The Spaffords did their best to put together their shattered lives back in Chicago. In 1878, a daughter, Bertha, was born and, two years later, a son Horatio. After an epidemic of scarlet fever broke out and their baby son died, it seemed that the Spaffords were doomed to unhappiness. Rumors ran rampant through their church, “What had the Spaffords done that God could visit such misfortunes upon them?” Horatio left the Fullerton Presbyterian Church, which he had helped to build. In solidarity a group of Spafford's friends also abandoned the Chicago church and together decided to seek solace and God's guidance in the Holy City of Jerusalem. Delaying only until the birth of their daughter, Grace, in August 1881, the Spaffords set out for Jerusalem with a band of thirteen adults and three children.
“How Long, O Lord!”
“How Long, O Lord!” is one of twenty poems by Horatio Spafford printed in a slim pamphlet entitled, Waiting for the Morning. These poems trace Spafford's spiritual journey after the shipwreck, when he decided that material possessions and worldly success (“might and shameless greed”) were unimportant in the light of his loss. On the title page of this volume, Horatio is identified as the author of “Twenty Reasons for Believing the Coming of the Lord is Nigh,” a theme he continued to address in these poems.
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“Next Year in Jerusalem”
Horatio Spafford probably wrote this hymn in 1879. In it he explored the belief, held by some Christian sects, that the return of the Jewish people to Jerusalem was a sign of the imminent second coming of Jesus Christ. The corrections, most probably penciled in after he arrived in Jerusalem, give an insight into how Horatio's supreme trust in God's plan for him was reinforced by his experiences in the Holy Land. Notice the change from present to past in the first two lines and the addition of “join us herein.”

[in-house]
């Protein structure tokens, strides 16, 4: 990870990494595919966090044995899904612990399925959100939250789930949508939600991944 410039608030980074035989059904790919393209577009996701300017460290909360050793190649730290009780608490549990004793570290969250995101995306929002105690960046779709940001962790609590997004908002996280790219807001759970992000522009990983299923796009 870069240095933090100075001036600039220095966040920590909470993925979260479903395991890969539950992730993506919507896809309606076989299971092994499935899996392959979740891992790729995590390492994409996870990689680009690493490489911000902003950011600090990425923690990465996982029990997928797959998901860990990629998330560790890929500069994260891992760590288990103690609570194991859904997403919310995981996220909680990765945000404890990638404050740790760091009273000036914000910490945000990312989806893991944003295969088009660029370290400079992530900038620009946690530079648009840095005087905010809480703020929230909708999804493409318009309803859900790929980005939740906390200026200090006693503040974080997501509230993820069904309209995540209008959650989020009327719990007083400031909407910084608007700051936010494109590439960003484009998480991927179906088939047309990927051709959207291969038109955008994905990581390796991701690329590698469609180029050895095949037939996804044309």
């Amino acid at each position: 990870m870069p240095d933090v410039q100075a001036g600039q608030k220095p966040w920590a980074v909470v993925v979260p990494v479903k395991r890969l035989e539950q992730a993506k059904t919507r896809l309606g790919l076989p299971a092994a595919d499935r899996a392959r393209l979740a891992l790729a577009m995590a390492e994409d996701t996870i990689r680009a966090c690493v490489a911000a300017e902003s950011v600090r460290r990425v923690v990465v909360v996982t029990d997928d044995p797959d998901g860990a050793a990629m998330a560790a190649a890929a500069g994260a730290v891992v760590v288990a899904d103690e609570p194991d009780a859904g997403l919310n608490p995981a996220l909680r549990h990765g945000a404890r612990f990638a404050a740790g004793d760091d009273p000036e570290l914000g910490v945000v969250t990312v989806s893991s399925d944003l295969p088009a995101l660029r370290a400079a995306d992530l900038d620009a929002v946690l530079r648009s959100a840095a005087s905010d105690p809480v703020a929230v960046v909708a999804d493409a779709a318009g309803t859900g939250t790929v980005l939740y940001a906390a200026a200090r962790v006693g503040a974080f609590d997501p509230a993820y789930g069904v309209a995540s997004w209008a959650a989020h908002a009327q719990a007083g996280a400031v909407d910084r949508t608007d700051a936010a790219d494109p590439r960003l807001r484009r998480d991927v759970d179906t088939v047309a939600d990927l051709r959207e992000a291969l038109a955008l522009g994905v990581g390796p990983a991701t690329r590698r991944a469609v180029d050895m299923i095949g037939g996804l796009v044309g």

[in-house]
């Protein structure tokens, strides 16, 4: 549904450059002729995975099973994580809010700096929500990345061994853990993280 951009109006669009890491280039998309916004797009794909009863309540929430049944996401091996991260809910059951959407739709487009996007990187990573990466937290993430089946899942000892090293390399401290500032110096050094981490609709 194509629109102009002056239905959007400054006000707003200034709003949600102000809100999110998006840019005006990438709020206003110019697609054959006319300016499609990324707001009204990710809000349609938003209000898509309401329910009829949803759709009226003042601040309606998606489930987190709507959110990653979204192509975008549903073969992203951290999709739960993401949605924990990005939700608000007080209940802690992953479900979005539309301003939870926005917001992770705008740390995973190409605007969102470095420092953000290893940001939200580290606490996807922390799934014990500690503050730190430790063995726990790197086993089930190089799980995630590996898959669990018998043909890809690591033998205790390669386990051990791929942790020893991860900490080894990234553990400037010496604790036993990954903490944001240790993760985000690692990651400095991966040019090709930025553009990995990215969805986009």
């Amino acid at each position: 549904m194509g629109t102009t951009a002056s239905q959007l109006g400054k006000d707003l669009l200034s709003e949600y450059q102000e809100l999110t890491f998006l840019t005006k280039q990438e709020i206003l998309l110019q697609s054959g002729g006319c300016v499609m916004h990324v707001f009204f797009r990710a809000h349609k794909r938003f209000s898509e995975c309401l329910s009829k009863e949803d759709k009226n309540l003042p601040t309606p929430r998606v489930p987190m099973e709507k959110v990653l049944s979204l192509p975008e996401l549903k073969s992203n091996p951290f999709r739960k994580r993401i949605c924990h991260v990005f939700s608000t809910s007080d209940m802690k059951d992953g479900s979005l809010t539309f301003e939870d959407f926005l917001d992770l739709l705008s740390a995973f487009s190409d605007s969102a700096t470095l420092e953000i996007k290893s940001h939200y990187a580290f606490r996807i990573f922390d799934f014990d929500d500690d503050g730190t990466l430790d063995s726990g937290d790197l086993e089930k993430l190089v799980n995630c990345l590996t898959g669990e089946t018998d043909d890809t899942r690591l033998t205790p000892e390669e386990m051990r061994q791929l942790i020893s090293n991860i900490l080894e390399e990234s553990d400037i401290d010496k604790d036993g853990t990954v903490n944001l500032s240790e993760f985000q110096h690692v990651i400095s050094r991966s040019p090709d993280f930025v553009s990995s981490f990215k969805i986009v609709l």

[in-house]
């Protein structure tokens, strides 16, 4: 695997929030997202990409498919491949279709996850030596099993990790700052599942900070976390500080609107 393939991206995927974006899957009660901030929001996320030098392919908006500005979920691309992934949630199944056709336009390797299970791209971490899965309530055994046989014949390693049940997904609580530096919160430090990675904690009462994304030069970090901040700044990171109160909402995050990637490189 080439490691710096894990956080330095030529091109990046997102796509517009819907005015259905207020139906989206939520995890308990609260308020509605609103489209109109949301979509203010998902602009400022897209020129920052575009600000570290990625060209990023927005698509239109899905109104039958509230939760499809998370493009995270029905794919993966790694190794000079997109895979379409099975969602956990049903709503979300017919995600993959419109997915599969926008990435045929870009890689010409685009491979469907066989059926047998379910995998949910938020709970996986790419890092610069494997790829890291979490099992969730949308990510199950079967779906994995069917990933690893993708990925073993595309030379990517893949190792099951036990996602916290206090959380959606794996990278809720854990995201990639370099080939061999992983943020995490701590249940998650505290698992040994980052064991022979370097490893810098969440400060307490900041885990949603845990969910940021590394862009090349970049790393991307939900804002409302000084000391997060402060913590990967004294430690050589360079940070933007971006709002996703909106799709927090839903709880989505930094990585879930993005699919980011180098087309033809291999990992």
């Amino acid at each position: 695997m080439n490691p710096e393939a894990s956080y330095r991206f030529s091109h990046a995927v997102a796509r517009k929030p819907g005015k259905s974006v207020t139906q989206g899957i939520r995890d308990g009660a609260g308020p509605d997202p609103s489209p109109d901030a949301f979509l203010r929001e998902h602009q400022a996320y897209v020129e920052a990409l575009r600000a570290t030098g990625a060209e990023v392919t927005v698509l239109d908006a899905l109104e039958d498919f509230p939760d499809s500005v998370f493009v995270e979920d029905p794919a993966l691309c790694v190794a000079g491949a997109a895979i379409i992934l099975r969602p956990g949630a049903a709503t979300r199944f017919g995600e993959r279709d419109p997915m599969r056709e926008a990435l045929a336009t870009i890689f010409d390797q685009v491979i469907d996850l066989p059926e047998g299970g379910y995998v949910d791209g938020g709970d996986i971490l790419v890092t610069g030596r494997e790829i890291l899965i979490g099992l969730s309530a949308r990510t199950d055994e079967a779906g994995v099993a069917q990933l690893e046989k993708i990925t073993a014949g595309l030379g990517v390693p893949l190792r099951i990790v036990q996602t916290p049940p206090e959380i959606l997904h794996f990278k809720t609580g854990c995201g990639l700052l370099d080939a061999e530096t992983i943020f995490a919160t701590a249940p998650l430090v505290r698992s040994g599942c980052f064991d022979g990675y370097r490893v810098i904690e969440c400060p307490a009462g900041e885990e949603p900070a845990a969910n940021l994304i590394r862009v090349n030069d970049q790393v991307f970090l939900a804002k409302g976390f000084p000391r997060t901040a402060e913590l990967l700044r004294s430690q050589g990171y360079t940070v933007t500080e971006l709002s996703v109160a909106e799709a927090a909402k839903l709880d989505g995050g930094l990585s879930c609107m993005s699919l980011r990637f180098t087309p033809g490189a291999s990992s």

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Horatio Spafford's Diary, August 1882
Written almost a year after he left Chicago for Jerusalem, the two pages of this diary show Horatio dedicating himself to rely “exclusively on the power and grace of God in Christ.” It is an intimate glimpse into his spiritual quest. He writes: “Lord, I have always up to this day been holding on to something of the flesh. I crucify the flesh with its affections and lusts. Henceforward I live a eunuch for the Kingdom of Heaven's sake. I rely exclusively, exclusively on the power and grace of God in [Christ]. I am a miracle of grace! Blessed God how patient thou hast been with me!”
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In a letter sent from Jerusalem to relatives, Anna Spafford recalled the family's spiritual struggles in the aftermath of their tragic loss and relocation to the Holy Land. She writes: “I wonder how long we shall hold this old house on the wall (pictured in photo). There is no place like it in all Jerusalem and here this work was started and held & all the battles fought over self & sin. Every stone speaks of victory and strength. Here Horatio lived and died & left us his strong spirit to copy.”
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